You do not need to open a BIOS file to resize it! When saving a file the resulting BIOS file will be saved to the size selected in the XBtool dialog or to the minimum size for the
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currently opened BIOS, whichever is larger, but if you just want to resize a BIOS file you can use the 'Size...' button. When using the size button, BIOS files are not opened--so it works with any BIOS file--but blindly cut or mirrored to the selected size. No minimum size checking is done when the size button is used, so it is up to you to make sure you don't cut a BIOS to a size smaller than its minimum size. All debugs that I am aware of must not be sized to smaller than 512k. Some BFMs must be 1MB. Contents
"Config\More Configs" Folder
This folder contains some useful config files. You will need to enter the proper RC4 key and copy them to the Config folder to use them. The format for the RC4 key line in the config file is like so: RC4_key=0x00 0x01 0x02 0x03 0x04 0x05 0x06 0x07 0x08 0x09 0x0A 0x0B 0x0C 0x0D 0x0E 0x0F Contents
The color options will be enabled when no kernel is loaded. This is intentional. It allows the making of color presets without having to load a kernel. Persistent options are stored in the Windows registry. Use the CleanRegistry app, which can be found in the Config folder to get rid of XBtool's registry entries. Contents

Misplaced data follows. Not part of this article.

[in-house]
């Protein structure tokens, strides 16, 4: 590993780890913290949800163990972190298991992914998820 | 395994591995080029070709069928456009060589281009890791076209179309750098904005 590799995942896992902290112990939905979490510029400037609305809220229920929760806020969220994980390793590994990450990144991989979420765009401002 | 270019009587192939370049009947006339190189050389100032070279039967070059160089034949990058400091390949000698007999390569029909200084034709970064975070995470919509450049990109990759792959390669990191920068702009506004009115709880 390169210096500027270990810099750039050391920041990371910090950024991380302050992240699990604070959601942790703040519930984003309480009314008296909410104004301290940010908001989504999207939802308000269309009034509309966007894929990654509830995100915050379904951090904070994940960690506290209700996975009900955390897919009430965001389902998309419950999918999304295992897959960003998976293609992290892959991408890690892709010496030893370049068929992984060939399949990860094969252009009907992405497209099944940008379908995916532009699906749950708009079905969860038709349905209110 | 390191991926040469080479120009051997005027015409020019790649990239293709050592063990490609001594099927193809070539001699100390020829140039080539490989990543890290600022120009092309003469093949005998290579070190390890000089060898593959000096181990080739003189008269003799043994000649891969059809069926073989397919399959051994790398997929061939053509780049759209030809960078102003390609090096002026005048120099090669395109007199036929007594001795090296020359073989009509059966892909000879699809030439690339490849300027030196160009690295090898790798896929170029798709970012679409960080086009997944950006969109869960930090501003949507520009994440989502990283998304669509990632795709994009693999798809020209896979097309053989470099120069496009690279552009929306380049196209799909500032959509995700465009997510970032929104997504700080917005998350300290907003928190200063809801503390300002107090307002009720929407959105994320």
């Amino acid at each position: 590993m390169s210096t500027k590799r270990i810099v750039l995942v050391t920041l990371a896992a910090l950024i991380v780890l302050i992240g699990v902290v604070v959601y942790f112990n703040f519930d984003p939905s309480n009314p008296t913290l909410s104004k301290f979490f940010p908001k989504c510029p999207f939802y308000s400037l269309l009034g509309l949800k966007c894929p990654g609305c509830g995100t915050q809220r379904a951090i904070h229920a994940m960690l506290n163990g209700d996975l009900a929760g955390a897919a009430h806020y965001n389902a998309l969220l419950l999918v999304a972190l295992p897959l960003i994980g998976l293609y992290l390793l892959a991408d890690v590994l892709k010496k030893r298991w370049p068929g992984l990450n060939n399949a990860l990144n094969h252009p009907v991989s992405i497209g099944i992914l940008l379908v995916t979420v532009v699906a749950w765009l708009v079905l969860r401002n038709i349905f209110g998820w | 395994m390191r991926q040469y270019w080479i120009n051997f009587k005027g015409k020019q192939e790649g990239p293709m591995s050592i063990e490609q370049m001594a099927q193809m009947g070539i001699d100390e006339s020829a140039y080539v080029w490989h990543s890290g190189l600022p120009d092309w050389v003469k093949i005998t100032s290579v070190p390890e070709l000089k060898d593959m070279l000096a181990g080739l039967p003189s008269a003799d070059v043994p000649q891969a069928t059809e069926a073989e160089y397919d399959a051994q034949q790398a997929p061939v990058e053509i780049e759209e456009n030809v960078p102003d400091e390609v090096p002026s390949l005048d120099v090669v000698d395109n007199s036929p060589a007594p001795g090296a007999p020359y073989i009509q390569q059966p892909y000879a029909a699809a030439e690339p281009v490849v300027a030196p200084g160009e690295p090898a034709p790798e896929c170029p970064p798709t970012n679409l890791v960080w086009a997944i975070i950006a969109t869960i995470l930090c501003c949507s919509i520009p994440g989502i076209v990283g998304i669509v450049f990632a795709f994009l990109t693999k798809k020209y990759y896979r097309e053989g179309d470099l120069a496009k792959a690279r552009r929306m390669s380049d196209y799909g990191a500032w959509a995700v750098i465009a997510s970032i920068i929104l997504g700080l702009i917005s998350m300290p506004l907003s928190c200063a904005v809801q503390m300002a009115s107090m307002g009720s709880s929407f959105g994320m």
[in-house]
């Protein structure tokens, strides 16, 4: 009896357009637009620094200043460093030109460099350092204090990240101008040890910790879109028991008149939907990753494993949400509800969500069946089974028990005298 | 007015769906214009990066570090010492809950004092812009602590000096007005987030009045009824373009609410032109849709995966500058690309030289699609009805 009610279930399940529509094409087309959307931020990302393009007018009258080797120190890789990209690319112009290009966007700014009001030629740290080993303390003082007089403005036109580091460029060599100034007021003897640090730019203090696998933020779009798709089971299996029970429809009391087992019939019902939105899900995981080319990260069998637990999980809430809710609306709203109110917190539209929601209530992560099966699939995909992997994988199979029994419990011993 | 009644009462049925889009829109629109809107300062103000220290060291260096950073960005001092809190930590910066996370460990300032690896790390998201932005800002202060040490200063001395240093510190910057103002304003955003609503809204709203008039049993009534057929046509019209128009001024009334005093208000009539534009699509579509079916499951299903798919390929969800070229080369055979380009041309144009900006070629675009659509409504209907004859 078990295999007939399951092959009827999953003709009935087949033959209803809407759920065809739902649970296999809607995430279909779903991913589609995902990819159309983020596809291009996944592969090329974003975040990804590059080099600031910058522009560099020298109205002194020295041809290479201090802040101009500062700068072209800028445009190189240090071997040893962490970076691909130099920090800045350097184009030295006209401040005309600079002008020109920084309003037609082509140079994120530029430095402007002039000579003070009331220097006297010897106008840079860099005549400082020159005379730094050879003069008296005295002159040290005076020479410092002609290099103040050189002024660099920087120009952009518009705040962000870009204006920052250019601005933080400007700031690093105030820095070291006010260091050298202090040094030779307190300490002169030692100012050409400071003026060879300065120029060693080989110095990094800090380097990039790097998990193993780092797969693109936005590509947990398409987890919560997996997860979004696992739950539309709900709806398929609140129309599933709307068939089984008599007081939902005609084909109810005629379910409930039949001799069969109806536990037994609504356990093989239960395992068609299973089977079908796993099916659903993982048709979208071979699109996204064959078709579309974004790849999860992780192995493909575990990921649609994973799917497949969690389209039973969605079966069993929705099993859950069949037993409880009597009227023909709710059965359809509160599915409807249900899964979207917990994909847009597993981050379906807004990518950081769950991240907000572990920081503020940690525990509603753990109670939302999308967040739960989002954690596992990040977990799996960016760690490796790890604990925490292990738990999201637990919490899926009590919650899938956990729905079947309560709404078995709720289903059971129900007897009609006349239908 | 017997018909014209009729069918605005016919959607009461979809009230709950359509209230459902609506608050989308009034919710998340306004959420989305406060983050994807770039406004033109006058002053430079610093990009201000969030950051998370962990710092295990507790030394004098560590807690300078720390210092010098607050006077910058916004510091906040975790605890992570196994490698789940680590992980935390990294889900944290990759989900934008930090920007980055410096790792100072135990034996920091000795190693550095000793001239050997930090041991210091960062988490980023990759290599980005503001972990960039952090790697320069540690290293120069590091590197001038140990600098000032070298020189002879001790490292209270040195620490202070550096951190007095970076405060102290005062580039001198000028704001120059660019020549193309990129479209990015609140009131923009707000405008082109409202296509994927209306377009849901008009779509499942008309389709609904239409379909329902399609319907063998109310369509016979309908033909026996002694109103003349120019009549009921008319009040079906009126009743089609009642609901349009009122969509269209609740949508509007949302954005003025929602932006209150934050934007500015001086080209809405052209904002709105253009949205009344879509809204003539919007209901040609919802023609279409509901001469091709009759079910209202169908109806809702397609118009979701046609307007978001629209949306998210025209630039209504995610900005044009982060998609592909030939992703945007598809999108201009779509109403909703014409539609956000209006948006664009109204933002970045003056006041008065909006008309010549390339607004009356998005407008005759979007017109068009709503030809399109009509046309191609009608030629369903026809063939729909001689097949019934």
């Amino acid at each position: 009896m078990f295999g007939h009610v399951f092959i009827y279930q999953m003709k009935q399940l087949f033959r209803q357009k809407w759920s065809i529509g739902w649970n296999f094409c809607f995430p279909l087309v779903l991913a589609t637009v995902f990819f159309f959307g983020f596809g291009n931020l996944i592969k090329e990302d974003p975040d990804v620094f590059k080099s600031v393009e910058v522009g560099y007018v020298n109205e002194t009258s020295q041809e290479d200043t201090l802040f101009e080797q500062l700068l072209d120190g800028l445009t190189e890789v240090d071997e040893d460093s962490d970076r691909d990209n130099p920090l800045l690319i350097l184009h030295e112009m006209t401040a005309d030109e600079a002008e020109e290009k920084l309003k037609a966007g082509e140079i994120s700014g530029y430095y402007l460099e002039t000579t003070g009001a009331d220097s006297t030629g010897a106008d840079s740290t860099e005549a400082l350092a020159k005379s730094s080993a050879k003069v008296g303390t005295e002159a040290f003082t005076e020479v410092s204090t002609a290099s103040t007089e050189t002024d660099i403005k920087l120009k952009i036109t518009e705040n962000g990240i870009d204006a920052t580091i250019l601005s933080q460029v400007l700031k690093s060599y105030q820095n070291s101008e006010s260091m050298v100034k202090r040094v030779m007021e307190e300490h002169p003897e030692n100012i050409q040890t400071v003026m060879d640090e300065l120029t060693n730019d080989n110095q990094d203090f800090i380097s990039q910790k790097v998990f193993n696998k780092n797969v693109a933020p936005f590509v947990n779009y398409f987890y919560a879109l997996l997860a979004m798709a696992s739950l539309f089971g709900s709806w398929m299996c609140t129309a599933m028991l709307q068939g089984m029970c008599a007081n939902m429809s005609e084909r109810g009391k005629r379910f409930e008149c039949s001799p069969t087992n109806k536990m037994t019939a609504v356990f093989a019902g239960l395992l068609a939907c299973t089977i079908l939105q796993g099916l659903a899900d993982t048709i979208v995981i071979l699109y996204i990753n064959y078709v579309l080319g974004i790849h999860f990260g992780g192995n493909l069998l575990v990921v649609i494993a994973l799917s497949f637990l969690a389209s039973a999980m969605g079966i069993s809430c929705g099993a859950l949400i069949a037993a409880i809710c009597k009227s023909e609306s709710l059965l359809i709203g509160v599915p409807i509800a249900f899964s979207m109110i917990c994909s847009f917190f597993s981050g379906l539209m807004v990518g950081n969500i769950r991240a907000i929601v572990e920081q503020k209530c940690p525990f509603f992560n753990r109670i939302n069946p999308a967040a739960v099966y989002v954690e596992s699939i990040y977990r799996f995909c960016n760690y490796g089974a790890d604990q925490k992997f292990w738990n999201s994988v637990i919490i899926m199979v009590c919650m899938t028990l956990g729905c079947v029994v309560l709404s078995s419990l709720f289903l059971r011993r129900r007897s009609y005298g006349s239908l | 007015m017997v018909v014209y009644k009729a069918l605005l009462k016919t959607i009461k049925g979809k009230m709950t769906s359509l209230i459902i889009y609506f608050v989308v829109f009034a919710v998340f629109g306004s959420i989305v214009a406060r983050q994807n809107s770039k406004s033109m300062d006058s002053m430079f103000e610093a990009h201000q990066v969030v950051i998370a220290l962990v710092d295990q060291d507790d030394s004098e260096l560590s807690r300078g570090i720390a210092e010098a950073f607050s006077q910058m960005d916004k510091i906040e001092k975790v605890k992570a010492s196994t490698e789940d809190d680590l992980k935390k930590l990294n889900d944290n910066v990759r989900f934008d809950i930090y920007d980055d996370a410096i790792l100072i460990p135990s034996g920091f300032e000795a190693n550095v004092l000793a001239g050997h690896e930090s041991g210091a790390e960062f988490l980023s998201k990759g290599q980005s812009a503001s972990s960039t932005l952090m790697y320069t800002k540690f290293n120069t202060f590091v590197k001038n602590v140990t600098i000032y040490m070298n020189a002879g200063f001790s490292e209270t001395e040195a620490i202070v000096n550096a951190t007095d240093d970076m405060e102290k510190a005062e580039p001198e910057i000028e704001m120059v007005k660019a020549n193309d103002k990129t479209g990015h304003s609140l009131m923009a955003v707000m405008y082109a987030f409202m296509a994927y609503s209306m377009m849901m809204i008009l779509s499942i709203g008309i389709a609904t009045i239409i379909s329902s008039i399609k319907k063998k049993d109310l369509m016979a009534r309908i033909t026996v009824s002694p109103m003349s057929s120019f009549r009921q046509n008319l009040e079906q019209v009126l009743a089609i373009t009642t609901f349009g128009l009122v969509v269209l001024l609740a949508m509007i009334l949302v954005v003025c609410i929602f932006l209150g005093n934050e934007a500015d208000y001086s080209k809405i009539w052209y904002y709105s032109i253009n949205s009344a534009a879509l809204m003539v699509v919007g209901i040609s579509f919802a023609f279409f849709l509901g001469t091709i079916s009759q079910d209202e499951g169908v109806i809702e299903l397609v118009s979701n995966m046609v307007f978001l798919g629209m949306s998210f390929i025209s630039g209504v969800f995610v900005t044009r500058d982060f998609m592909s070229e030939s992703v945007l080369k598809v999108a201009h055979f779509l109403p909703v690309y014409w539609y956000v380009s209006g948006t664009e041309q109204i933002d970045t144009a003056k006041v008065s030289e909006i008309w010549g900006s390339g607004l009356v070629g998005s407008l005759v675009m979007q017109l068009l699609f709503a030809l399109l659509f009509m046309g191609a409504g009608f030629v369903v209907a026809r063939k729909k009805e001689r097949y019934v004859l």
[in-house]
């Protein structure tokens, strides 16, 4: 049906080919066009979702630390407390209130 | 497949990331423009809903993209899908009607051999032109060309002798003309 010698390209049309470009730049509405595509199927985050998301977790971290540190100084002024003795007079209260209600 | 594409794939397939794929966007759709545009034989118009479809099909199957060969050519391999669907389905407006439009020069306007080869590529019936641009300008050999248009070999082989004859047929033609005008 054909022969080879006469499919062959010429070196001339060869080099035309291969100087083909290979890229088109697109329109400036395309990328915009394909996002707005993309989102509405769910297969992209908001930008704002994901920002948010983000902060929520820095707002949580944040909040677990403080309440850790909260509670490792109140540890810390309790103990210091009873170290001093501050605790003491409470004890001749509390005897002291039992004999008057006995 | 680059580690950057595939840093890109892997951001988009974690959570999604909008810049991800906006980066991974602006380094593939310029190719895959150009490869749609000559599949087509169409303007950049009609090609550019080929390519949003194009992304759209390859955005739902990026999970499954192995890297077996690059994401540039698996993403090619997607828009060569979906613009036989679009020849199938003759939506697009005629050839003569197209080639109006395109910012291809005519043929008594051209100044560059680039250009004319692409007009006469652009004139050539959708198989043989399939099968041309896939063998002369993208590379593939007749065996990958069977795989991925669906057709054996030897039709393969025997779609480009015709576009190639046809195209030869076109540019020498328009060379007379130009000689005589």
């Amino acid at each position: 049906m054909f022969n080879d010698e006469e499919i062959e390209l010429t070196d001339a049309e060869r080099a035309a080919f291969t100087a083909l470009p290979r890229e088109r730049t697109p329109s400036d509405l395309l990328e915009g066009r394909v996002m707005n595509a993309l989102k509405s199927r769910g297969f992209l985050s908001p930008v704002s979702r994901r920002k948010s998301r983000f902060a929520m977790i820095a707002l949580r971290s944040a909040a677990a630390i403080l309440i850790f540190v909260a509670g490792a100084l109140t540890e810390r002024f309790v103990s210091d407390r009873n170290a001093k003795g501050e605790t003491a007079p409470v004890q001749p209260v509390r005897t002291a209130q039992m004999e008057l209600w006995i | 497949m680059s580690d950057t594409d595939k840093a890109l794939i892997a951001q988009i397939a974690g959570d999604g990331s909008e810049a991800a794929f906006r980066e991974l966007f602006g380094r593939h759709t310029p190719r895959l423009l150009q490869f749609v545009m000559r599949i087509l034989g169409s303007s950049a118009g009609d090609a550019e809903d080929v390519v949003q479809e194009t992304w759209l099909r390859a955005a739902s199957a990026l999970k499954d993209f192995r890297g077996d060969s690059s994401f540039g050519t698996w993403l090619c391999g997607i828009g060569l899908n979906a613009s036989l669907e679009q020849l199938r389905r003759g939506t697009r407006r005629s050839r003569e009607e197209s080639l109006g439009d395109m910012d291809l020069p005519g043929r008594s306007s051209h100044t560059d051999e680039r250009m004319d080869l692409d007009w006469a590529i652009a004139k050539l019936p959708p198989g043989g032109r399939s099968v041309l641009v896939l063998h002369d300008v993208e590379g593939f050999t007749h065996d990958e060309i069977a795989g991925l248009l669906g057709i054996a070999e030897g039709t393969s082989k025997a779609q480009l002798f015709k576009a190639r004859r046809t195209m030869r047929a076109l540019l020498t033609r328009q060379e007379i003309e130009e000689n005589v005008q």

Things to Do
Better documentation. Some docs for developers.
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Things to Watch Out For
Never use a new XBtool executable with older DLLs. Check the history section to see that the config file keys XBtool expects haven't been changed if you have your own configs. If something didn't happen the way you expected, check the log file. If you don't like frequent updates, feel free to ignore XBtool releases and it will be just like no update happened at all.
Send Bug Reports to: firstname.lastname@example.org
I need good feedback if anyone suspects a bug. Bug reports like, "Sometimes xbtool makes bad bioses," are not helpful. If you suspect XBtool made a bad BIOS, reload that BIOS into XBtool and see if it reads ok. Then note the settings and include them in your report. If possible, try to see if the bug is repeatable. I may ask to see a bad BIOS file, but please don't send any unless I ask. Contents
(in no particular order)
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Paul Bartholomew for xbflash and LBA48 support. Superfro for his BIOS mods. k3rn3l and MomDad for ideas, info and other support. SantMat for his ultra-smooth no-animation, no-DVD-check, and LED color patches. Team Phoenix for info and other support. Pixel8 All those who have taken the time to report bugs.
XBtool is very much a collaborative effort. Without these people, it would, at best, be much less functional than it is, and, at worst, nonexistent. Contents